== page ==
I woke in ICU to see Mary, Lauren, Alex & Hannah. Understandably it was quite an emotional time for them – I was probably too drugged up to be the same. I was comforted by seeing the kids as they would be valuable support to Mary during this stressful time. They left late that afternoon and I had my first solid meal for weeks – tea. Surprisingly I enjoyed it – but it came at a cost. A few hours later I woke with severe pain in my gut and called the nurse, who immediately called the doctor. On examination he suspected a twisted bowel which if not addressed could lead to it exploding & potentially being fatal.

The family was called in just before midnight and advised that I had to undergo emergency surgery which occurred early Monday morning. I had a section of the large bowel removed & a stoma installed. An Ileostomy. When I woke up in ICU all I remember are the hallucinations. I could not discern what was real and what was not. At one point I remember saying to myself ‘so this is what dying is like’. At some point when I was drifting in and out of consciousness I had conversations with friends & colleagues, stopping the discussion when I briefly woke, but resuming where I left off as soon as I passed out. Alex & Hannah unfortunately had to leave for Adelaide very shortly afterwards, but they had been of invaluable help to Mary. Between them they arranged the accommodation for when I was eventually strong enough to be discharged – a massive help in itself, never mind the physical and emotional support that they brought.

Lauren, my daughter left for Townsville a week later, leaving Mary alone and quite vulnerable and I was quite concerned for her health, but she continued to visit every day. Thankfully, my progress was steadily forward, most days a drip or a drain would be removed and I gradually regained my appetite and became more talkative. I also started to look after my stoma – which for me was more of an issue.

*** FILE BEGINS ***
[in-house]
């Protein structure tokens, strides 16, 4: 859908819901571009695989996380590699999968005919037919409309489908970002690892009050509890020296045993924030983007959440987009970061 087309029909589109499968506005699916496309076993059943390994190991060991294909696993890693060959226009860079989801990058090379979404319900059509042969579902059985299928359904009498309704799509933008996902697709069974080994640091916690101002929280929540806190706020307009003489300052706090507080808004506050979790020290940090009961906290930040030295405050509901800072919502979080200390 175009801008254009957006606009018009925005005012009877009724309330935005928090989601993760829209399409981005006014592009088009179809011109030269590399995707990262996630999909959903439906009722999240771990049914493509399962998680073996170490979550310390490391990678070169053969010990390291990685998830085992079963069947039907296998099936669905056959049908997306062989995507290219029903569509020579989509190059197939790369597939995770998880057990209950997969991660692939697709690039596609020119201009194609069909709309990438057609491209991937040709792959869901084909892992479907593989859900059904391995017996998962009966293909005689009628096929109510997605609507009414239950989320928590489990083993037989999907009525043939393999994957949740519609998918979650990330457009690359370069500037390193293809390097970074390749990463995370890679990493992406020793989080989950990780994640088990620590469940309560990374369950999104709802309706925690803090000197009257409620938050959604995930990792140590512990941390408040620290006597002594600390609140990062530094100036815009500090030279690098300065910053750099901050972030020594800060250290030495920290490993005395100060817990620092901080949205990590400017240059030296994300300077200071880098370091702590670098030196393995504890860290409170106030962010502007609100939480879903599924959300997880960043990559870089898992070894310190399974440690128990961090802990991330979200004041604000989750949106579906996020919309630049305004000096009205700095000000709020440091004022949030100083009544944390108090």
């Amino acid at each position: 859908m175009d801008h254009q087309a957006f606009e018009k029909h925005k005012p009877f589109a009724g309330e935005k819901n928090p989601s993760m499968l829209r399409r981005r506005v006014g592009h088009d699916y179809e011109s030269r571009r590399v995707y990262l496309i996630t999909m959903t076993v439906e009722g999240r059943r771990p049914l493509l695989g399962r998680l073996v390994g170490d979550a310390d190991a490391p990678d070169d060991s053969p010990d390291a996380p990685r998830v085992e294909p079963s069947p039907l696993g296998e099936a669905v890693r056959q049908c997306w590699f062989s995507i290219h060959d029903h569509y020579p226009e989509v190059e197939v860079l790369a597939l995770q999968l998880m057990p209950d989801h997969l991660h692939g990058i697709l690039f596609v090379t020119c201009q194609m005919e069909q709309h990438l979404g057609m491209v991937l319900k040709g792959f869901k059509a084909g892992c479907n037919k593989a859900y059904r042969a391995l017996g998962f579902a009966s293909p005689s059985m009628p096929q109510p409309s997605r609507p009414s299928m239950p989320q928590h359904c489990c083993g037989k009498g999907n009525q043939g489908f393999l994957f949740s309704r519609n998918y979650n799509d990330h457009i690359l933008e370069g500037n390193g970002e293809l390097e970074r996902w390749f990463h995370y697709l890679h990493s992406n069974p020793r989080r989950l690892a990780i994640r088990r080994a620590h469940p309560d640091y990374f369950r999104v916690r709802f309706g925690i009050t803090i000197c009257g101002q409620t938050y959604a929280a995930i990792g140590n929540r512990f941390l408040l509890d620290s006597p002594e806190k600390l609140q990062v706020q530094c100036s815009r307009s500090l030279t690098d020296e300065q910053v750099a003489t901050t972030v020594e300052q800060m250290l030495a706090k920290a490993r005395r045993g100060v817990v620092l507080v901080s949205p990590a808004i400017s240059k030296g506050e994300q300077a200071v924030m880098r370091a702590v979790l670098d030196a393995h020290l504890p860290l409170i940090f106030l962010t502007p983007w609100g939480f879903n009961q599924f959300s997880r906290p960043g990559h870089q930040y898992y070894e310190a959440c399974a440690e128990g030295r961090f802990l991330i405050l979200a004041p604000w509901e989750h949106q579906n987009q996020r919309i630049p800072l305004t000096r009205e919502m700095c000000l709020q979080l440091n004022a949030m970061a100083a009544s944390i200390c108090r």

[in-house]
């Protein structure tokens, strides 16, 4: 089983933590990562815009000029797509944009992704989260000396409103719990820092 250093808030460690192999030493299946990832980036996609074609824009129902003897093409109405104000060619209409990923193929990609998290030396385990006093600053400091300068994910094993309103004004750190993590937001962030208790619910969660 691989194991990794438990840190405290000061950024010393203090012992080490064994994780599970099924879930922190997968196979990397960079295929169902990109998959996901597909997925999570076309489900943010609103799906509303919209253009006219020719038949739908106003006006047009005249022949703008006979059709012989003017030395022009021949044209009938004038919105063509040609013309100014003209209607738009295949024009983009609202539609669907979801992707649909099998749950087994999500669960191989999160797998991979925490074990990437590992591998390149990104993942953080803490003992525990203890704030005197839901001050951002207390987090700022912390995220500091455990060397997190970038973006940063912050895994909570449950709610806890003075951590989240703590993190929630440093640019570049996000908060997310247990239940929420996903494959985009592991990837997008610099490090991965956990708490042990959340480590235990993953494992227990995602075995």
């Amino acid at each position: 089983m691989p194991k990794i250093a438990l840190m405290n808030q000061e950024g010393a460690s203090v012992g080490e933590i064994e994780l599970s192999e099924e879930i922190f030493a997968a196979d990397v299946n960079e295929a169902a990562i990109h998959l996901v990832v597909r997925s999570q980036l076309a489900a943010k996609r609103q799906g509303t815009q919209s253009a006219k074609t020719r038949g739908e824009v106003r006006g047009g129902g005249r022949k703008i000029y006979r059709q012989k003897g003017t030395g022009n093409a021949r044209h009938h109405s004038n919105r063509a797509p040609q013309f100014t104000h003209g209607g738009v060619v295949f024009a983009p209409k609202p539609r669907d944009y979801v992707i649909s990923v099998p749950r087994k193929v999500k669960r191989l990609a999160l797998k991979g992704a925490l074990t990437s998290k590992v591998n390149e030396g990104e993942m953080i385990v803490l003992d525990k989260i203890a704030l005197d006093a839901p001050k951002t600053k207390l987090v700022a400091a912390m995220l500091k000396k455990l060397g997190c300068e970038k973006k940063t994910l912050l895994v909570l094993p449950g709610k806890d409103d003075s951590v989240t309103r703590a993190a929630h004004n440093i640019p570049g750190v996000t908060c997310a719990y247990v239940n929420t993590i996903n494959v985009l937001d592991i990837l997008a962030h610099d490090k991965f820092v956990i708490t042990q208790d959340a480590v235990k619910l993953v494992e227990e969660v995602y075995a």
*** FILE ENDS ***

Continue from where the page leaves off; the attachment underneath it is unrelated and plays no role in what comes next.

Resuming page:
My weight had dropped to 63kgs, so I did not have much muscle, however it surprised me to find that at my first physio I could not even stand up. I was quite devastated. I cannot praise enough all those that helped my recovery to date. The various doctors and their support staff were excellent and were never too busy to provide answers to the many questions that we asked. The nursing staff were angels throughout – and were never phased when confronted with servicing my stoma, or worse.

My beautiful wife Mary

It wasn’t long before I was moved to Quest Apartments on St Kilda Road, about 700m from the Alfred, and a short walk to the beautiful Fawkner Park. Importantly it is light and airy and has a great outlook over St Kilda Road. Since moving to the apartment, my progress has continued to be steady. I have increased my weight & started to gain strength as a result of my diet, the physio, which I enjoy, and the walks in Fawkner Park with my wife that I do in between times. In the 2+ weeks I have been able to get rid of the walking frame and at the time of writing, can with moderate effort, walk for more than 20 minutes relatively confidently. I only hope that I continue to progress positively but realise that I still have a massive amount of work to do.

I want to mention again the role of the carer – it cannot go without noting the hardship, heartache and physical as well as emotional stress that they must go through. I firmly believe that I truly have had the easier life since this all started. I only hope that if I am placed in a similar situation I will be equal to the task.

My goals now are to return to my home in Adelaide as soon as is humanly possible, and also to be strong enough to undergo the reversal of the stoma, if that is deemed possible. We also have our grandson to see before he gets too much older!!